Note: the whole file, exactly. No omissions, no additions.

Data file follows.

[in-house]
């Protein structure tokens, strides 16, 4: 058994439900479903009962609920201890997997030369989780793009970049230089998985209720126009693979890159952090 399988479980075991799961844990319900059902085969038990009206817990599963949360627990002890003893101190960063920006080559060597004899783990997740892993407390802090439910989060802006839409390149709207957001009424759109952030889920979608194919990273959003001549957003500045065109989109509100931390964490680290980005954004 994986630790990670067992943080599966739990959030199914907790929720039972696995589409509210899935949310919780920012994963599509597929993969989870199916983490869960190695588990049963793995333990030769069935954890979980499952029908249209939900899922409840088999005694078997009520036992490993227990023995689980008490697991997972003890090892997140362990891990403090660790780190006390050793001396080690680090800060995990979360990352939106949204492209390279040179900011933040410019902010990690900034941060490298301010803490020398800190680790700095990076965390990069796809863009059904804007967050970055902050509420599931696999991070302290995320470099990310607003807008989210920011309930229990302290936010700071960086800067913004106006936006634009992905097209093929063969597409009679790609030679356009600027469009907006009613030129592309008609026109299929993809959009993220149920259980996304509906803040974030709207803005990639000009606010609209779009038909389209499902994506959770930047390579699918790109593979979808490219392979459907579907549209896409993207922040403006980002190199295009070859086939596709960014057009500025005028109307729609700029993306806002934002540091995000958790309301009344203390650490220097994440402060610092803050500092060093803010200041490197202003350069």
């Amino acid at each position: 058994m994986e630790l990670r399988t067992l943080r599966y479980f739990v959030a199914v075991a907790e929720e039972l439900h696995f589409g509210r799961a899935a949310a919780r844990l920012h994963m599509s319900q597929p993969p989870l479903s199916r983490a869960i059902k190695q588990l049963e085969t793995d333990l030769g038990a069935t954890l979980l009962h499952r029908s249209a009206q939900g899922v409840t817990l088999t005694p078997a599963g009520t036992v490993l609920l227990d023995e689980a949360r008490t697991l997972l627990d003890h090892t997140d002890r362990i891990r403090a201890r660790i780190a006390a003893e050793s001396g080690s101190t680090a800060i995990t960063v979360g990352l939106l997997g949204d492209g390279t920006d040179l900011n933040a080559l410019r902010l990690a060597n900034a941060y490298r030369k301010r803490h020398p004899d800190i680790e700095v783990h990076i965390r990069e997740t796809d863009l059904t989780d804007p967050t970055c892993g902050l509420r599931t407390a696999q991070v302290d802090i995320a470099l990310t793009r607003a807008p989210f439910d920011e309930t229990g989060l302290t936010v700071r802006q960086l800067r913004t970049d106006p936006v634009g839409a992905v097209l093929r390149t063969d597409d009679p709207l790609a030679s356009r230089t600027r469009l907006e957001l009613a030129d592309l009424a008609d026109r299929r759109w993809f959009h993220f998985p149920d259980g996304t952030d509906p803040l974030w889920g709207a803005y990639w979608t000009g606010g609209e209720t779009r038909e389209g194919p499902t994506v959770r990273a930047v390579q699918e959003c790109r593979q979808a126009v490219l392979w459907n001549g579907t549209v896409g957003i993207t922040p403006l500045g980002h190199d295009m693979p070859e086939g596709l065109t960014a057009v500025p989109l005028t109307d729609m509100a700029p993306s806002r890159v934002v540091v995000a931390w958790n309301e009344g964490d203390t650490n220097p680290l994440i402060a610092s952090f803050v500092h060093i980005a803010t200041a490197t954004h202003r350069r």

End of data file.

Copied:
[in-house]
């Protein structure tokens, strides 16, 4: 058994439900479903009962609920201890997997030369989780793009970049230089998985209720126009693979890159952090 399988479980075991799961844990319900059902085969038990009206817990599963949360627990002890003893101190960063920006080559060597004899783990997740892993407390802090439910989060802006839409390149709207957001009424759109952030889920979608194919990273959003001549957003500045065109989109509100931390964490680290980005954004 994986630790990670067992943080599966739990959030199914907790929720039972696995589409509210899935949310919780920012994963599509597929993969989870199916983490869960190695588990049963793995333990030769069935954890979980499952029908249209939900899922409840088999005694078997009520036992490993227990023995689980008490697991997972003890090892997140362990891990403090660790780190006390050793001396080690680090800060995990979360990352939106949204492209390279040179900011933040410019902010990690900034941060490298301010803490020398800190680790700095990076965390990069796809863009059904804007967050970055902050509420599931696999991070302290995320470099990310607003807008989210920011309930229990302290936010700071960086800067913004106006936006634009992905097209093929063969597409009679790609030679356009600027469009907006009613030129592309008609026109299929993809959009993220149920259980996304509906803040974030709207803005990639000009606010609209779009038909389209499902994506959770930047390579699918790109593979979808490219392979459907579907549209896409993207922040403006980002190199295009070859086939596709960014057009500025005028109307729609700029993306806002934002540091995000958790309301009344203390650490220097994440402060610092803050500092060093803010200041490197202003350069």
């Amino acid at each position: 058994m994986e630790l990670r399988t067992l943080r599966y479980f739990v959030a199914v075991a907790e929720e039972l439900h696995f589409g509210r799961a899935a949310a919780r844990l920012h994963m599509s319900q597929p993969p989870l479903s199916r983490a869960i059902k190695q588990l049963e085969t793995d333990l030769g038990a069935t954890l979980l009962h499952r029908s249209a009206q939900g899922v409840t817990l088999t005694p078997a599963g009520t036992v490993l609920l227990d023995e689980a949360r008490t697991l997972l627990d003890h090892t997140d002890r362990i891990r403090a201890r660790i780190a006390a003893e050793s001396g080690s101190t680090a800060i995990t960063v979360g990352l939106l997997g949204d492209g390279t920006d040179l900011n933040a080559l410019r902010l990690a060597n900034a941060y490298r030369k301010r803490h020398p004899d800190i680790e700095v783990h990076i965390r990069e997740t796809d863009l059904t989780d804007p967050t970055c892993g902050l509420r599931t407390a696999q991070v302290d802090i995320a470099l990310t793009r607003a807008p989210f439910d920011e309930t229990g989060l302290t936010v700071r802006q960086l800067r913004t970049d106006p936006v634009g839409a992905v097209l093929r390149t063969d597409d009679p709207l790609a030679s356009r230089t600027r469009l907006e957001l009613a030129d592309l009424a008609d026109r299929r759109w993809f959009h993220f998985p149920d259980g996304t952030d509906p803040l974030w889920g709207a803005y990639w979608t000009g606010g609209e209720t779009r038909e389209g194919p499902t994506v959770r990273a930047v390579q699918e959003c790109r593979q979808a126009v490219l392979w459907n001549g579907t549209v896409g957003i993207t922040p403006l500045g980002h190199d295009m693979p070859e086939g596709l065109t960014a057009v500025p989109l005028t109307d729609m509100a700029p993306s806002r890159v934002v540091v995000a931390w958790n309301e009344g964490d203390t650490n220097p680290l994440i402060a610092s952090f803050v500092h060093i980005a803010t200041a490197t954004h202003r350069r």